# Principles of Quantum Mechanics as Applied to Chemistry and Chemical Physics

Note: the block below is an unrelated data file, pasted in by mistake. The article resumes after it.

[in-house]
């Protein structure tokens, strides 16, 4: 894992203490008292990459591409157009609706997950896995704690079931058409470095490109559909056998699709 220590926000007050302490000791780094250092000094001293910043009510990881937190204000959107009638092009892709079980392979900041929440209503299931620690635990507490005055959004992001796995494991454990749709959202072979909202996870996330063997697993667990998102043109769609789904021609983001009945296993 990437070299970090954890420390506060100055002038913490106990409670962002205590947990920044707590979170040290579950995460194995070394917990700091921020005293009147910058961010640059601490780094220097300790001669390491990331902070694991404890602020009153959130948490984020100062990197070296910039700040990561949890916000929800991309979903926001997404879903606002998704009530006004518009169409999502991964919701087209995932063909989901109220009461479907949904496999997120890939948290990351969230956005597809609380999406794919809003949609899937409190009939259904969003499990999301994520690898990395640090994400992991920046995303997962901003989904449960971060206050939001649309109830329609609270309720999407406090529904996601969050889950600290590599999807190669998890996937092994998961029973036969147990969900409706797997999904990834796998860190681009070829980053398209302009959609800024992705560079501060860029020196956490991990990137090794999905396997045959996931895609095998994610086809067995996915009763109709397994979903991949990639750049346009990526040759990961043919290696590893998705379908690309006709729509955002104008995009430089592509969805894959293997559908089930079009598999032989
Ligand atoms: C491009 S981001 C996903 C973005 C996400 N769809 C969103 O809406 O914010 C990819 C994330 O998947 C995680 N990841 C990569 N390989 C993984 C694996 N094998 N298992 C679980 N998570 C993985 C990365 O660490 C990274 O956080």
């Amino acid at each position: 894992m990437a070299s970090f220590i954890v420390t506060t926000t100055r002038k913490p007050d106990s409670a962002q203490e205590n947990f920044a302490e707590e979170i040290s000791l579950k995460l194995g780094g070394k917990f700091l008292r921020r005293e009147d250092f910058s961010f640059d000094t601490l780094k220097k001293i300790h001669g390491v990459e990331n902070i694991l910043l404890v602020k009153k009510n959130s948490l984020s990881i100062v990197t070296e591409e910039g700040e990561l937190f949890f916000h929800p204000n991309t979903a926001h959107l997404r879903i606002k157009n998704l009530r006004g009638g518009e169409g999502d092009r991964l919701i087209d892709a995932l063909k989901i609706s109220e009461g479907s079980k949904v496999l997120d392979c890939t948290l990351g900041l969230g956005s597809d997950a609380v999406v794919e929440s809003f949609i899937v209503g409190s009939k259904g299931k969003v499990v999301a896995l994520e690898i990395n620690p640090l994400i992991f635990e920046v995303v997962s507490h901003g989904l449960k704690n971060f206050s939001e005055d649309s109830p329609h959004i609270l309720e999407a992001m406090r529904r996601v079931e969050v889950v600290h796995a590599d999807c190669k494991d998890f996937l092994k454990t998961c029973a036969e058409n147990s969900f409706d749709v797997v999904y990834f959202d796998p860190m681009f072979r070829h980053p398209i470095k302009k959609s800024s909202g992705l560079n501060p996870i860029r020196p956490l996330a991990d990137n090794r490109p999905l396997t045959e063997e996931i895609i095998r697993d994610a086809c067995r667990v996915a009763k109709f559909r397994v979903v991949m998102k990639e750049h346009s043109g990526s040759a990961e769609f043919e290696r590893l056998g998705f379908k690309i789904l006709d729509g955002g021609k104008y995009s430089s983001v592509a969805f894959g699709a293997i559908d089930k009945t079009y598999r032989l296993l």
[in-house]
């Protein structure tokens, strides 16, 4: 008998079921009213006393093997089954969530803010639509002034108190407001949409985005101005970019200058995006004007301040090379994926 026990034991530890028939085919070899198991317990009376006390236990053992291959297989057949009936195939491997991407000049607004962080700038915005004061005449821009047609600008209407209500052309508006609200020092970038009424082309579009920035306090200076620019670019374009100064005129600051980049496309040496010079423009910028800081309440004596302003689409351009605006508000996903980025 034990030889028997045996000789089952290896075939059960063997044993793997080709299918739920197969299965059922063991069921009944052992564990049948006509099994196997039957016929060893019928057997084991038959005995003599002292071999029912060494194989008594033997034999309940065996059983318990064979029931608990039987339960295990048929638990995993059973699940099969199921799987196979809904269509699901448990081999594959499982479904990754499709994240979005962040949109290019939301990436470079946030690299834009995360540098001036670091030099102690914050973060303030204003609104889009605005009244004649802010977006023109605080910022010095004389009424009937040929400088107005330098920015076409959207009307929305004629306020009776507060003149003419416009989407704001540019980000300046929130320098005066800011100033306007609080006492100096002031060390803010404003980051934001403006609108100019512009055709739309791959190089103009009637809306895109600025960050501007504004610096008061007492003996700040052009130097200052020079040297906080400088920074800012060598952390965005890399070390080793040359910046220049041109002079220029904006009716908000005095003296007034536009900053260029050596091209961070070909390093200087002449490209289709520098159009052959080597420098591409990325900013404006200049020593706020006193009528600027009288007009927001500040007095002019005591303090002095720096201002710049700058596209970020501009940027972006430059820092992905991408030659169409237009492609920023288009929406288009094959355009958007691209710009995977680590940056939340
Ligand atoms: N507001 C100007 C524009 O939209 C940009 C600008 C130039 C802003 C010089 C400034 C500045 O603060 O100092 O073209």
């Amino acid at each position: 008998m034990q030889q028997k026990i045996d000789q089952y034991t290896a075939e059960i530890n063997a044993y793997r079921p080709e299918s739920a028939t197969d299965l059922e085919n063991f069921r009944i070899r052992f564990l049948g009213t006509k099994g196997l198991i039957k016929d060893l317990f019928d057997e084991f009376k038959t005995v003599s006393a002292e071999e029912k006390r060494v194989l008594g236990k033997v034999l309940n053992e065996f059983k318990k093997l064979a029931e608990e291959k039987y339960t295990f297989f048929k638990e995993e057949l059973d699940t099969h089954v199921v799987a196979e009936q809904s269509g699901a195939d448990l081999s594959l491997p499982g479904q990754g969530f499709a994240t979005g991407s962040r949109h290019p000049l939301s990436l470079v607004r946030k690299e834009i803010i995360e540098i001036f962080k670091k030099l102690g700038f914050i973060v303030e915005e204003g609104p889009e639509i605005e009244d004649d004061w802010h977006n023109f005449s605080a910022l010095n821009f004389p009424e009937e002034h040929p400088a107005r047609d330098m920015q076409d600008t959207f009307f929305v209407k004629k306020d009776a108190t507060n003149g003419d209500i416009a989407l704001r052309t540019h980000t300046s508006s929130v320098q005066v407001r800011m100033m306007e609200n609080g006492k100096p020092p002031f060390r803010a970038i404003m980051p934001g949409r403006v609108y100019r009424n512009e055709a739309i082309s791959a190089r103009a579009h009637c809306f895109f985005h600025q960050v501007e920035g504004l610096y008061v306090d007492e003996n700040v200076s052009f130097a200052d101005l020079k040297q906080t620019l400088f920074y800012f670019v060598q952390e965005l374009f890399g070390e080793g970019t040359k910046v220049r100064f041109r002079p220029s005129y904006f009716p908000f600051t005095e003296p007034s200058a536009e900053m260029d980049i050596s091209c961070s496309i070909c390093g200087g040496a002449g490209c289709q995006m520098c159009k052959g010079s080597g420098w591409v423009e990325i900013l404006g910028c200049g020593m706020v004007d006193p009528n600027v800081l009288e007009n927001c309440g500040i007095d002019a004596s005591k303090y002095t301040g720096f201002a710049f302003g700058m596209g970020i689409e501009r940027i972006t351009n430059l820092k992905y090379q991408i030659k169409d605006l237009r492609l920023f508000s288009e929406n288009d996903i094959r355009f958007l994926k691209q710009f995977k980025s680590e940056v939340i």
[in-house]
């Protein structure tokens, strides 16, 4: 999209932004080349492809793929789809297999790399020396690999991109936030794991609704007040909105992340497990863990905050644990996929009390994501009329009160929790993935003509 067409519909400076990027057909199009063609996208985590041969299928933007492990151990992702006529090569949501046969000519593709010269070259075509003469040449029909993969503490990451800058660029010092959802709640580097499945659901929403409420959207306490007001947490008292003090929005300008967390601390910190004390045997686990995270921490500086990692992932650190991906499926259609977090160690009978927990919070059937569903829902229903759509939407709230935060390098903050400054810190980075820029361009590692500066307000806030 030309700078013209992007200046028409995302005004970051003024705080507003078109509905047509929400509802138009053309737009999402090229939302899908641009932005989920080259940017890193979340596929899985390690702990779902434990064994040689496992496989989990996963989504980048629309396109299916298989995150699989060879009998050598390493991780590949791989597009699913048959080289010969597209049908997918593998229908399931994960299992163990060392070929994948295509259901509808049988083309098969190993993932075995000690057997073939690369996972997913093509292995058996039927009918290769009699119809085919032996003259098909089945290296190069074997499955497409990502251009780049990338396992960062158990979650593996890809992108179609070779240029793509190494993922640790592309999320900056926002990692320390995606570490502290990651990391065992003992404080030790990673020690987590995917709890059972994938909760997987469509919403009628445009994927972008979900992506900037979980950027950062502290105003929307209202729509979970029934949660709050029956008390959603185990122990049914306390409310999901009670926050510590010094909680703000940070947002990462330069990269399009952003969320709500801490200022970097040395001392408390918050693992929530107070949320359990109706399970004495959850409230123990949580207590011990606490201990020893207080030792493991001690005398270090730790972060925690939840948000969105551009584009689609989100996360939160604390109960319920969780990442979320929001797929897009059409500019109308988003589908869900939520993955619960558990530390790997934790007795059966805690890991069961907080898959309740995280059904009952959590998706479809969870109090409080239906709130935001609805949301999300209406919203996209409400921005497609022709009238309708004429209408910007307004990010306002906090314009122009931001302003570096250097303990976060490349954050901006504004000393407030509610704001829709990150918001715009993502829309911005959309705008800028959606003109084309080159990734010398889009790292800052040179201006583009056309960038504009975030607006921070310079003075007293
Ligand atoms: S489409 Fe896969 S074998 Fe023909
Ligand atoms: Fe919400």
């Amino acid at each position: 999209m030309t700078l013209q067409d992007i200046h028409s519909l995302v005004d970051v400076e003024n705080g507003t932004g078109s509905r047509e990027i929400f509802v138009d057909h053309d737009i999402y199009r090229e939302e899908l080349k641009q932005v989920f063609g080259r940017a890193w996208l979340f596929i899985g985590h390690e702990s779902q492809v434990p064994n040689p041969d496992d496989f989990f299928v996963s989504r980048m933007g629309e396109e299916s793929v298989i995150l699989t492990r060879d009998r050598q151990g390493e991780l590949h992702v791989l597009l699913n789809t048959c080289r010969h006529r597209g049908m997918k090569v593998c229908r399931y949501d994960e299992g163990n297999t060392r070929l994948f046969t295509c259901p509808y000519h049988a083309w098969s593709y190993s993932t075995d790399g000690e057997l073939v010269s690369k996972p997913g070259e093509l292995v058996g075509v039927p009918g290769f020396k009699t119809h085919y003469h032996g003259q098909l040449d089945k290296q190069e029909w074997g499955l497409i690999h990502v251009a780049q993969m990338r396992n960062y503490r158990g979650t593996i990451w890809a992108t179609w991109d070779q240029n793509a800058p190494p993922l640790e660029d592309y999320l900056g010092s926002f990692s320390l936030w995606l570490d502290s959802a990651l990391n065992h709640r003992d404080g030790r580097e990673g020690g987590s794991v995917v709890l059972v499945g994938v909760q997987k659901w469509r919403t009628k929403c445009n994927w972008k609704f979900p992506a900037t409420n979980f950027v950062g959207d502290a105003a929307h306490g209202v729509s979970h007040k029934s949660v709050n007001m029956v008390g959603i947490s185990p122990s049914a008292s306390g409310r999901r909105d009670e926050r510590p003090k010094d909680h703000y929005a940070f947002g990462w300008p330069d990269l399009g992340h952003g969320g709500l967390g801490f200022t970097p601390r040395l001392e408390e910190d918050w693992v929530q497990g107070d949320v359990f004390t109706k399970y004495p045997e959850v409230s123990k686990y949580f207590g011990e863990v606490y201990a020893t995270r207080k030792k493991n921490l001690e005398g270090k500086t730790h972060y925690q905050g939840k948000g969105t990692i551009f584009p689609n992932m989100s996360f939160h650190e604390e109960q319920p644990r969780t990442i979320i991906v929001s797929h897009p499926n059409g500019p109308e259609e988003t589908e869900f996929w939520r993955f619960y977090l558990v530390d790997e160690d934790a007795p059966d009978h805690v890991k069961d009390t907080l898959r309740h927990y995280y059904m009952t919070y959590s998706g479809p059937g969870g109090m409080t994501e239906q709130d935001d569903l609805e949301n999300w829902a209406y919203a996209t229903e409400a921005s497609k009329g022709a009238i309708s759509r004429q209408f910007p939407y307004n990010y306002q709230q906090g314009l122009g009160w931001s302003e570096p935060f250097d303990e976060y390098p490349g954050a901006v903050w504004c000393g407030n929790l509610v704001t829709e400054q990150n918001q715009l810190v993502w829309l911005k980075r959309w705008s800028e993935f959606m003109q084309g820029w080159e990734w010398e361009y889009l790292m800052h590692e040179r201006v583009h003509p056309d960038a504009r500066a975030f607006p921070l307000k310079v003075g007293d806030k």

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two-particle problem of Section 6.1, this limit corresponds to the nucleus remaining at a fixed point in space. In most applications, the reduced mass is sufficiently close in value to the electronic mass me that it is customary to replace ì in the expressions for the energy levels and wave functions by me. The parameter aì "2=ìe92 is thereby replaced by a0 "2=mee92. The quantity a0 is, according to the earlier Bohr theory, the radius of the circular orbit of the electron in the ground state of the hydrogen atom (Z 1) with a stationary nucleus. Except in Section 6.5, where this substitution is not appropriate, we replace ì by me and aì by a0 in the remainder of this book. 6.4 Atomic orbitals We have shown that the simultaneous eigenfunctions \u142(r, \u141, j) of the opera- tors H^ , L^2, and L^z have the form \u142nlm(r, \u141, j) jnlmi Rnl(r)Ylm(\u141, j) (6:56) where for convenience we have introduced the Dirac notation. The radial functions Rnl(r) and the spherical harmonics Ylm(\u141, j) are listed in Tables 6.1 and 5.1, respectively. These eigenfunctions depend on the three quantum numbers n, l, and m. The integer n is called the principal or total quantum number and determines the energy of the atom. The azimuthal quantum number l determines the total angular momentum of the electron, while the 6.4 Atomic orbitals 175 magnetic quantum number m determines the z-component of the angular momentum. We have found that the allowed values of n, l, and m are m 0, \ufffd1, \ufffd2, . . . l jmj, jmj 1, jmj 2, . . . n l 1, l 2, l 3, . . . This set of relationships may be inverted to give n 1, 2, 3, . . . l 0, 1, 2, . . . , nÿ 1 m ÿl, ÿl 1, . . . , ÿ1, 0, 1, . . . , l ÿ 1, l These eigenfunctions form an orthonormal set, so that hn9l9m9jnlmi änn9ä ll9ämm9 The energy levels of the hydrogen-like atom depend only on the principal quantum number n and are given by equation (6.48), with aì replaced by a0, as En ÿ Z 2e92 2a0 n2 , n 1, 2, 3, . . . (6:57) To find the degeneracy gn of En, we note that for a specific value of n there are n different values of l. For each value of l, there are (2l 1) different values of m, giving (2l 1) eigenfunctions. Thus, the number of wave functions corre- sponding to n is given by gn Xnÿ1 l0 (2l 1) 2 Xnÿ1 l0 l Xnÿ1 l0 1 The first summation on the right-hand side is the sum of integers from 0 to (nÿ 1) and is equal to n(nÿ 1)=2 (n terms multiplied by the average value of each term). The second summation on the right-hand side has n terms, each equal to unity. Thus, we obtain gn n(nÿ 1) n n2 showing that each energy level is n2-fold degenerate. The ground-state energy level E1 is non-degenerate. The wave functions jnlmi for the hydrogen-like atom are often called atomic orbitals. It is customary to indicate the values 0, 1, 2, 3, 4, 5, 6, 7, . . . of the azimuthal quantum number l by the letters s, p, d, f, g, h, i, k, . . . , respectively. Thus, the ground-state wave function j100i is called the 1s atomic orbital, j200i is called the 2s orbital, j210i, j211i, and |21 ÿ1l are called 2p orbitals, and so forth. The first four letters, standing for sharp, principal, diffuse, and 176 The hydrogen atom fundamental, originate from an outdated description of spectral lines. The letters which follow are in alphabetical order with j omitted. s orbitals The 1s atomic orbital j1si is j1si j100i R10(r)Y00(\u141, j) 1 ð1=2 Z a0 \ufffd \ufffd3=2 eÿZr=a0 (6:58) where R10(r) and Y00(0, j) are obtained from Tables 6.1 and 5.1. Likewise, the orbital j2si is j2si j200i (Z=a0) 3=2 4 2ð p 2ÿ Zr a0 \ufffd \ufffd eÿZr=2a0 (6:59) and so forth for higher values of the quantum number n. The expressions for jnsi for n 1, 2, and 3 are listed in Table 6.2. All the s orbitals have the spherical harmonic Y00(\u141, j) as a factor. This spherical harmonic is independent of the angles \u141 and j, having a value (2 ð p )ÿ1. Thus, the s orbitals depend only on the radial variable r and are spherically symmetric about the origin. Likewise, the electronic probability density j\u142j2 is spherically symmetric for s orbitals. p orbitals The wave functions for n 2, l 1 obtained from equation (6.56) are as follows: j2p0i j210i (Z=a0) 5=2 4 2ð p reÿZr=2a0 cos \u141 (6:60a) j2p1i j211i 1 8ð1=2 Z a0 \ufffd \ufffd5=2 reÿZr=2a0 sin\u141 eij (6:60b) j2pÿ1i j21ÿ1i 1 8ð1=2 Z a0 \ufffd \ufffd5=2 reÿZr=2a0 sin \u141 eÿij (6:60c) The 2s and 2p0 orbitals are real, but the 2p1 and 2pÿ1 orbitals are complex. Since the four orbitals have the same eigenvalue E2, any linear combination of them also satisfies the Schro¨dinger equation (6.12) with eigenvalue E2. Thus, we may replace the two complex orbitals by the following linear combinations to obtain two new real orbitals 6.4 Atomic orbitals 177 Table 6.2. Real wave functions for the hydrogen-like atom. The parameter aì has been replaced by a0 State Wave function Spherical coordinates Cartesian coordinates 1s (Z=a0) 3=2 ð p eÿZr=a0 2s (Z=a0) 3=2 4 2ð p 2ÿ Zr a0 \ufffd \ufffd eÿZr=2a0 2pz (Z=a0) 5=2 4 2ð p reÿZr=2a0 cos \u141 (Z=a0) 5=2 4 2ð p zeÿZr=2a0 2px (Z=a0) 5=2 4 2ð p reÿZr=2a0 sin \u141 cosj (Z=a0) 5=2 4 2ð p xeÿZr=2a0 2p y (Z=a0) 5=2 4 2ð p reÿZr=2a0 sin \u141 sinj (Z=a0) 5=2 4 2ð p yeÿZr=2a0 3s (Z=a0) 3=2 81 3ð p 27ÿ 18 Zr a0 2 Z 2 r2 a20 ! eÿZr=3a0 3pz 2(Z=a0) 5=2 81 2ð p 6ÿ Zr a0 \ufffd \ufffd reÿZr=3a0 cos \u141 2(Z=a0) 5=2 81 2ð p 6ÿ Zr a0 \ufffd \ufffd zeÿZr=3a0 3px 2(Z=a0) 5=2 81 2ð p 6ÿ Zr a0 \ufffd \ufffd reÿZr=3a0 sin \u141 cosj 2(Z=a0) 5=2 81 2ð p 6ÿ Zr a0 \ufffd \ufffd xeÿZr=3a0 3p y 2(Z=a0) 5=2 81 2ð p 6ÿ Zr a0 \ufffd \ufffd reÿZr=3a0 sin \u141 sinj 2(Z=a0) 5=2 81 2ð p 6ÿ Zr a0 \ufffd \ufffd yeÿZr=3a0 3dz2 (Z=a0) 7=2 81 6ð p r2eÿZr=3a0 (3 cos2\u141ÿ 1) (Z=a0) 7=2 81 6ð p (3z2 ÿ r2)eÿZr=3a0 3dxz 2(Z=a0) 7=2 81 2ð p r2eÿZr=3a0 sin \u141 cos \u141 cosj 2(Z=a0) 7=2 81 2ð p xzeÿZr=3a0 3d yz 2(Z=a0) 7=2 81 2ð p r2eÿZr=3a0 sin \u141 cos \u141 sinj 2(Z=a0) 7=2 81 2ð p yzeÿZr=3a0 3dx2ÿ y2 (Z=a0) 7=2 81 2ð p r2eÿZr=3a0 sin2\u141 cos 2j (Z=a0) 7=2 81 2ð p (x2 ÿ y2)eÿZr=3a0 3dxy (Z=a0) 7=2 81 2ð p r2eÿZr=3a0 sin2\u141 sin 2j 2(Z=a0) 7=2 81 2ð p xyeÿZr=3a0 178 The hydrogen atom j2pxi \ufffd 2ÿ1=2(j2p1i j2pÿ1i) 1 4(2ð)1=2 Z a0 \ufffd \ufffd5=2 reÿZr=2a0 sin\u141 cosj (6:61a) j2p yi \ufffd ÿi2ÿ1=2(j2 p1i ÿ j2pÿ1i) 1 4(2ð)1=2 Z a0 \ufffd \ufffd5=2 reÿZr=2a0 sin \u141 sinj (6:61b) where equations (A.32) and (A.33) have been used. These new orbitals j2pxi and j2p yi are orthogonal to each other and to all the other eigenfunctions jnlmi. The factor 2ÿ1=2 ensures that they are normalized as well. Although these new orbitals are simultaneous eigenfunctions of the Hamiltonian operator H^ and of the operator L^2, they are not eigenfunctions of the operator L^z. If we now substitute equations (5.29a), (5.29b), and (5.29c) into (6.61a), (6.61b), and (6.60a), respectively, we obtain for the set of three real 2p orbitals j2pxi 1 4(2ð)1=2 Z a0 \ufffd \ufffd5=2 xeÿZr=2a0 (6:62a) j2p yi 1 4(2ð)1=2 Z a0 \ufffd \ufffd5=2 yeÿZr=2a0 (6:62b) j2pzi 1 ð1=2 Z 2a0 \ufffd \ufffd5=2 zeÿZr=2a0 (6:62c) The subscript x, y, or z on a 2p orbital indicates that the angular part of the orbital has its maximum value along that axis. Graphs of the square of the angular part of these three functions are presented in Figure 6.2. The mathema- tical expressions for the real 2p and 3p atomic